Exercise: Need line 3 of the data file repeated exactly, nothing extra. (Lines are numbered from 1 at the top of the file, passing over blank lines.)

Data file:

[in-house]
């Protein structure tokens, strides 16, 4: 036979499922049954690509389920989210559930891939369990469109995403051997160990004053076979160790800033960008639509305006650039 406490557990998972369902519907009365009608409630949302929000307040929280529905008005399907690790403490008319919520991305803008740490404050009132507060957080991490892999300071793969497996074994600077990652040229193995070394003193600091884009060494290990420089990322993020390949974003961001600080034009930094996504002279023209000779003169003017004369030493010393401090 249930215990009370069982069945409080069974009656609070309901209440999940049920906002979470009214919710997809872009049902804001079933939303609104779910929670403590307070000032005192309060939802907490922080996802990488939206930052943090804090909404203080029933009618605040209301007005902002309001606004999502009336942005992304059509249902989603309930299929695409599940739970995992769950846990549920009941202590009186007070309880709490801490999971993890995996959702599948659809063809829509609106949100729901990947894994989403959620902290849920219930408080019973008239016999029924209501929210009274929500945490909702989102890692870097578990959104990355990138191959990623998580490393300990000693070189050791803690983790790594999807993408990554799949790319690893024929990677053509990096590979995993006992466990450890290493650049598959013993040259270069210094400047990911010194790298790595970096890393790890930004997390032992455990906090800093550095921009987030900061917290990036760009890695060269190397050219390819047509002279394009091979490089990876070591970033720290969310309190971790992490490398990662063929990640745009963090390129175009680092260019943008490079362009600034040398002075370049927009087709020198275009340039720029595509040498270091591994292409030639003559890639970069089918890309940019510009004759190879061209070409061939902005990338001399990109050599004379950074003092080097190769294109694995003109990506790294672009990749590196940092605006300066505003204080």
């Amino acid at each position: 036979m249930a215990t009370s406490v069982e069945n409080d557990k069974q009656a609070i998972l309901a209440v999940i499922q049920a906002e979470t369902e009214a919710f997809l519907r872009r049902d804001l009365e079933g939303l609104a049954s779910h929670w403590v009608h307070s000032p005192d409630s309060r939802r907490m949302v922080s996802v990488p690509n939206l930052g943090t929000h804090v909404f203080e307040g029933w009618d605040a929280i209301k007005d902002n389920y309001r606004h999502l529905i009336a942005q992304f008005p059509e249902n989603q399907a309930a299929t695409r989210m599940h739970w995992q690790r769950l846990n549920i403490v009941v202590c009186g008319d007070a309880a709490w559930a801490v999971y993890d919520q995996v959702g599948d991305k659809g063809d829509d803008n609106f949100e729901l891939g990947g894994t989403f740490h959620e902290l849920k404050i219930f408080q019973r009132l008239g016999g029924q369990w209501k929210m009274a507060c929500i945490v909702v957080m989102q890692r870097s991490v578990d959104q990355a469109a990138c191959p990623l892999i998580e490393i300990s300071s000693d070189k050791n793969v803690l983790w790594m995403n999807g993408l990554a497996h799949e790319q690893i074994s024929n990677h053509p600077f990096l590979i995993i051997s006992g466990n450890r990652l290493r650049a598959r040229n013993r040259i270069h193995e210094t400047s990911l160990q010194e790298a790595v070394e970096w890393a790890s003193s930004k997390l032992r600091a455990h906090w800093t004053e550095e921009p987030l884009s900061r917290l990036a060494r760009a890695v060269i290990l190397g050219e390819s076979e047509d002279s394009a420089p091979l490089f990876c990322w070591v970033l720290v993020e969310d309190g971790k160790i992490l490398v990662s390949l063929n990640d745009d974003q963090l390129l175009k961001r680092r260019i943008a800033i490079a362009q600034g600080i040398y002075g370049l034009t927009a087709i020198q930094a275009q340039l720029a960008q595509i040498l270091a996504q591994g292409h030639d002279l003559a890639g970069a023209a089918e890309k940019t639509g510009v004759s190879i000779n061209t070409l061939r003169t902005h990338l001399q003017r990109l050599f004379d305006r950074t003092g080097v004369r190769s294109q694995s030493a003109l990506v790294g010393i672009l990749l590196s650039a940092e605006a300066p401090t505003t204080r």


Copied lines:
């Amino acid at each position: 036979m249930a215990t009370s406490v069982e069945n409080d557990k069974q009656a609070i998972l309901a209440v999940i499922q049920a906002e979470t369902e009214a919710f997809l519907r872009r049902d804001l009365e079933g939303l609104a049954s779910h929670w403590v009608h307070s000032p005192d409630s309060r939802r907490m949302v922080s996802v990488p690509n939206l930052g943090t929000h804090v909404f203080e307040g029933w009618d605040a929280i209301k007005d902002n389920y309001r606004h999502l529905i009336a942005q992304f008005p059509e249902n989603q399907a309930a299929t695409r989210m599940h739970w995992q690790r769950l846990n549920i403490v009941v202590c009186g008319d007070a309880a709490w559930a801490v999971y993890d919520q995996v959702g599948d991305k659809g063809d829509d803008n609106f949100e729901l891939g990947g894994t989403f740490h959620e902290l849920k404050i219930f408080q019973r009132l008239g016999g029924q369990w209501k929210m009274a507060c929500i945490v909702v957080m989102q890692r870097s991490v578990d959104q990355a469109a990138c191959p990623l892999i998580e490393i300990s300071s000693d070189k050791n793969v803690l983790w790594m995403n999807g993408l990554a497996h799949e790319q690893i074994s024929n990677h053509p600077f990096l590979i995993i051997s006992g466990n450890r990652l290493r650049a598959r040229n013993r040259i270069h193995e210094t400047s990911l160990q010194e790298a790595v070394e970096w890393a790890s003193s930004k997390l032992r600091a455990h906090w800093t004053e550095e921009p987030l884009s900061r917290l990036a060494r760009a890695v060269i290990l190397g050219e390819s076979e047509d002279s394009a420089p091979l490089f990876c990322w070591v970033l720290v993020e969310d309190g971790k160790i992490l490398v990662s390949l063929n990640d745009d974003q963090l390129l175009k961001r680092r260019i943008a800033i490079a362009q600034g600080i040398y002075g370049l034009t927009a087709i020198q930094a275009q340039l720029a960008q595509i040498l270091a996504q591994g292409h030639d002279l003559a890639g970069a023209a089918e890309k940019t639509g510009v004759s190879i000779n061209t070409l061939r003169t902005h990338l001399q003017r990109l050599f004379d305006r950074t003092g080097v004369r190769s294109q694995s030493a003109l990506v790294g010393i672009l990749l590196s650039a940092e605006a300066p401090t505003t204080r």